presented by: m&t bank
By: Karen Roesser
Early Childhood Educator
1 large cooking pot
1 cup of flour
½ cup of table salt
2 teaspoons of cream of tartar
1 Tablespoon of cooking oil
1 cup of water
Food coloring (the Wilton icing color containers make extra vibrant colors!)
*Other add-in ideas:
– Use of package of unsweetened jello to color and SCENT your dough. A couple of drops of scented oil like orange, lemon or peppermint will also work well.
-Adding cinnamon will give your dough a nice brown color and a great smell especially when warm!-Add some glitter and your dough will sparkle.
Cooking time: 15 minutes
Interactive time: Hours of fun! (Dough can be kept in an airtight container or Ziploc bag and it will last for a long time.)
General lesson that covers ( pre-)academics in the areas of literacy, numeracy and science, fine motor skills important for developing small muscles of hands and fingers, building vocabulary and encouraging creativity.
This lesson supports areas of Early Childhood Development and PreK Curriculum:
· Developing fine motor skills.
· Using dough as a tool for practicing academic skills, developing language, and building social-emotional relationships.
Step 1: Measure out the needed ingredients and put them all together in a medium sized cooking pot. This is a great opportunity for older children to read and follow a recipe independently and do the measuring on their own. Younger ones can certainly help pour the ingredients in and choose their favorite color for the dough.
Step 2: Mix together the ingredients in the pot until smooth and then squeeze in 5-10 drops of your chosen color. Encourage stirring and watching the process of the change in color.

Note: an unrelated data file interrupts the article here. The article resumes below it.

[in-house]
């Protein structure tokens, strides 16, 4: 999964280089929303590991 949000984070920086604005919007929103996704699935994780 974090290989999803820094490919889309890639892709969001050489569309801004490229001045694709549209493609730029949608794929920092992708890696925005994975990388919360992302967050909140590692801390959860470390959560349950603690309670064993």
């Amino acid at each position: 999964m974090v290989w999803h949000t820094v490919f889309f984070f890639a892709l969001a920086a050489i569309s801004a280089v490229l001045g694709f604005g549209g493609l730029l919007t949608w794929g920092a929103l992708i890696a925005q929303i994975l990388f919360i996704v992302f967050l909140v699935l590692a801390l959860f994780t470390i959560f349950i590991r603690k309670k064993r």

Step 3: The adult will cook the mixture over medium heat until it becomes solid and can be scraped up into a ball. Stir frequently during this process and scrap the bottom of the pan as it solidifies.
Step 4: Turn out the ball of dough onto a heat resistant surface and let it cool until it can be kneaded together by hand. Manipulating the dough while it is warm is a pleasant sensory experience. Talk about the changes that occurred during the process. (liquid to solid and change in color)
Step 5: Your modeling dough is ready to play with. It’s best to play with it on a table surface, tray or placemat that can be easily cleaned. Don’t forget to put it in that air tight container when you are done with it to save for another day. Ideas for expanding play with modeling dough
+ Provide an assortment of “tools” to use that you would find in your kitchen.
Ex. Cookie cutters, plastic knives/forks, small plastic containers, rolling pin, birthday candles, melon baller, potato masher etc.
+Find objects that could be pressed into the dough to make prints. Ex: seashells, rocks, twigs, small plastic animals, alphabet letters, numbers, bottle caps etc.
+ Practice cutting skills by snipping dough “snakes” into little pieces.
+Roll “balls and snakes” to form the letters of the alphabet, numerals and the letters of your name. Can you make a face? Can you make an animal? Play games for counting and making sets of objects.
+What color dough did you make today?
What great ideas can YOU come up with when playing with your homemade modeling dough?